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The Satellaview setup: a Super Famicom, the Satellaview device itself attached beneath it, and the BS-X cartridge with a memory pack inserted into the Super Famicom. Not pictured: the rest of the incredibly-complicated setup.

[...] what the future used to look like.
—The description of the in-game Satellaview outfit in Super Mario Odyssey
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Even most hardcore Nintendo fans don't know what this is, never mind having actually played one, partly due to a combination of No Export for You and one of the more bizarre examples of Keep Circulating the Tapes in video game history.

Some time after the SNES CD-ROM was canned (cue Epileptic Trees about a Plan B), Nintendo signed a deal with St.GIGA (a now-defunct Japanese Satellite Radio company) to have a Super Famicom add-on which allowed users to both download software and stream Satellite Radio. This setup was eventually released in 1995 as a special-mail-order, subscription-based service.

The add-on had a bit of an unusual setup — downloads were broadcast in timeslots much like radio and TV shows. Some downloads were expected things like old Super Famicom releases, demos of new games, and original game content. On the stranger side were some downloadable magazines full of Japanese celebrities drawing Squicky pictures of Mario with an Asian face. While snagging all this content, the Satellite Radio would stream various programs which attempted to tailor to the gamers' tastes, and were hosted by J-Pop Idols and comedians.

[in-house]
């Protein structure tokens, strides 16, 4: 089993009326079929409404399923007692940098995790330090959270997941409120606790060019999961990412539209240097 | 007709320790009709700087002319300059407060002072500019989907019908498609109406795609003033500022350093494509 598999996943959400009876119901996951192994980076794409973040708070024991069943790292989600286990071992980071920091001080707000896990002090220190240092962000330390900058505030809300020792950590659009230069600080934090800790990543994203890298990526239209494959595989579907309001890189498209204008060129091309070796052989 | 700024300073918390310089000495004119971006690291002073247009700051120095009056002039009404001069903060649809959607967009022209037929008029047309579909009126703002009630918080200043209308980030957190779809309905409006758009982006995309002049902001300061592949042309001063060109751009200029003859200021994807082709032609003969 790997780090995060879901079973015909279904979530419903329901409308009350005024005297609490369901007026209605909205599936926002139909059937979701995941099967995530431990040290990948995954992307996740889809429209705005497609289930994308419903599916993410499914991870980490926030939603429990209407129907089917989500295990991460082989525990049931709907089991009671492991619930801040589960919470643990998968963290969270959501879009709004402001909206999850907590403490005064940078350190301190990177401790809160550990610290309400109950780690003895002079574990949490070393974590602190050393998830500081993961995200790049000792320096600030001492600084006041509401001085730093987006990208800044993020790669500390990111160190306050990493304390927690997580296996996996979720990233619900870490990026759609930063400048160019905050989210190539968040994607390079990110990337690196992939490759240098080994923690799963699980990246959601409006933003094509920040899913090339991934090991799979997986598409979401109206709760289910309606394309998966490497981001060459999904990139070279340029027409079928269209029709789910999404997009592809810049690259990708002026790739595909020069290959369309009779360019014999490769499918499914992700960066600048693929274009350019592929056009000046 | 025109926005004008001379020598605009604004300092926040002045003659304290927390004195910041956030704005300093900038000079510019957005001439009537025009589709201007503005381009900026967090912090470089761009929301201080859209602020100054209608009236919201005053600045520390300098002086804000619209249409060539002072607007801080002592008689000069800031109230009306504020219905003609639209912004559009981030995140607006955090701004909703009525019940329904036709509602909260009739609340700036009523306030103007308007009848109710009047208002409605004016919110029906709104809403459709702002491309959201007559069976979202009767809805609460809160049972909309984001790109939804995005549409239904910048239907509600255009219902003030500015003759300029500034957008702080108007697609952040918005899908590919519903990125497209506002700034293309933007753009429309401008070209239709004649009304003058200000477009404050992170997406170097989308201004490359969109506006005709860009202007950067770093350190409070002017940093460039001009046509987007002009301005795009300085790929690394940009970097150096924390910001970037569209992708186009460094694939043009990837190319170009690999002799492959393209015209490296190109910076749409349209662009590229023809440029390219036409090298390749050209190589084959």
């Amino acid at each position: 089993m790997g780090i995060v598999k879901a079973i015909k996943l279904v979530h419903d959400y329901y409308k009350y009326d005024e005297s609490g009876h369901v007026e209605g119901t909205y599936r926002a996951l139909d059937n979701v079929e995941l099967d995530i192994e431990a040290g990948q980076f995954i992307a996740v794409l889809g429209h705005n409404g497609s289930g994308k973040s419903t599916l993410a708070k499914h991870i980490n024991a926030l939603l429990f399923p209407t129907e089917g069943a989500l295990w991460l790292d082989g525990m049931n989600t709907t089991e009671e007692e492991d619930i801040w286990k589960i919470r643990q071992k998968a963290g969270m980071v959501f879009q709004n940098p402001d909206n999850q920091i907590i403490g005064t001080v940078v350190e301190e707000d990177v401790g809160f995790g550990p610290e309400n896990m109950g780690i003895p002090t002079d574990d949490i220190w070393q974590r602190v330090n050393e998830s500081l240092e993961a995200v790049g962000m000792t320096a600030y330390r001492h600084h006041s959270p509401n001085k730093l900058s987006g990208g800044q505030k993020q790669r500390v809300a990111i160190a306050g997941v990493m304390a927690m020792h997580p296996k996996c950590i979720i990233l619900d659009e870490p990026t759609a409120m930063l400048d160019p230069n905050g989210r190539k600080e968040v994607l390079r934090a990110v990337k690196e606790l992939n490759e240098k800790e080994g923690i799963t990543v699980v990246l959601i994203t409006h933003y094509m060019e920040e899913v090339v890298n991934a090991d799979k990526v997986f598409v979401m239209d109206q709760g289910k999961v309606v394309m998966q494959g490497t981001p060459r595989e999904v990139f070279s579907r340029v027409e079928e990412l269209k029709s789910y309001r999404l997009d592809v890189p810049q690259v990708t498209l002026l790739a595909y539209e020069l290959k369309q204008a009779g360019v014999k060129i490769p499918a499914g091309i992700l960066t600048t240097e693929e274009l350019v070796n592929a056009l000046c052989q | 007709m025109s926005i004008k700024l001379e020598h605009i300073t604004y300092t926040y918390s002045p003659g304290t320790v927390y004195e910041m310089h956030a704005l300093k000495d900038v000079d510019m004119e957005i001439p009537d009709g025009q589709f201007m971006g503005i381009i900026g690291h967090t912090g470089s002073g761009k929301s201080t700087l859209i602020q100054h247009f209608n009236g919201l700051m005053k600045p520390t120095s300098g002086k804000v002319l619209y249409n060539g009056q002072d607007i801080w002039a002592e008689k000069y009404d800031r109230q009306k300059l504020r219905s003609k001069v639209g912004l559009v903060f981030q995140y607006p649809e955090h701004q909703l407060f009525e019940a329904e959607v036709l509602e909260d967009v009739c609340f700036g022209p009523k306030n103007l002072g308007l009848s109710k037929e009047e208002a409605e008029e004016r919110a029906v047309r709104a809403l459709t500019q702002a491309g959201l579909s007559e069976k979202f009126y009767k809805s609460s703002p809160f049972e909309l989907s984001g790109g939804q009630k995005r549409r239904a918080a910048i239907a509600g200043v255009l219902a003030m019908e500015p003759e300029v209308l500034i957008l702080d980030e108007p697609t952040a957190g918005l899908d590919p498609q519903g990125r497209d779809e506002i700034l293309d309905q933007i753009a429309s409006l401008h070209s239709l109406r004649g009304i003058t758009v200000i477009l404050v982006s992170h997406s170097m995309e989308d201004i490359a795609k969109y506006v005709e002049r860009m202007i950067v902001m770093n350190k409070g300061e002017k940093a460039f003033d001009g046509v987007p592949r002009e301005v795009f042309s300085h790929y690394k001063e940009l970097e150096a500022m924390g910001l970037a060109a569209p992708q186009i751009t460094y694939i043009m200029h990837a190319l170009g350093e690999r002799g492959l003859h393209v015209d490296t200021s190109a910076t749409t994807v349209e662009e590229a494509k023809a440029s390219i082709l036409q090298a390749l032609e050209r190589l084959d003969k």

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Eventually the bright idea came around to have a game set up to play alongside the Satellite Radio playing unique game-specific audio, and thus the Satellaview's most remarkable and famous accomplishment was noted — the SoundLink games, which did just that, using the functionality to bring new stories for some of the Super Famicom's most prominent titles, like The Legend of Zelda and Fire Emblem: Mystery of the Emblem.

Unfortunately, most of the Satellaview's unique features came with "catches" that would lead many to turn "BS" into an Incredibly Lame Pun (for reference, the original meaning is a generic Japanese term for "Broadcasting Satellite", tagged onto various programs transferred via satellite). The Satellaview is one of the first notable examples of DRM used in console gaming — many games were set up to have limited boot-ups, and many others were only allowed to play at the specific broadcast times. Much of the contents are presumed to be lost forever because of the limitations of people merely being able to download data.note 

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Much of the actual capabilities of the Satellaview were unknown to the non-Japanese for the longest time, leading to various rumors and misinformation. Fortunately, quite a lot of the issues can be cleared up by watching various video archives of gameplay from the original broadcasts on Nico Nico Douga. The Satellablog is devoted to recovering and archiving footage of and info about the Satellaview, and is perhaps the most complete English-language resource on the Satellaview there is; it's related to a project which aims to eventually restore as much functionality as possible to Satellaview emulation, possibly including SoundLink transmission. The Other Wiki has some very in-depth information on the technical side of the system. An equivalent for the Nintendo 64 was apparently planned (with cable and internet hookups!), but never progressed beyond prototype stage.

To date, only two Satellaview titles have been rereleased in any form: the four BS Fire Emblem chapters, remade as bonus content in the 2010 Nintendo DS remake of Fire Emblem: Mystery of the Emblem (though lacking the original voice acting); and Radical Dreamers, as part of a HD remastered version of Chrono Cross released in 2022.


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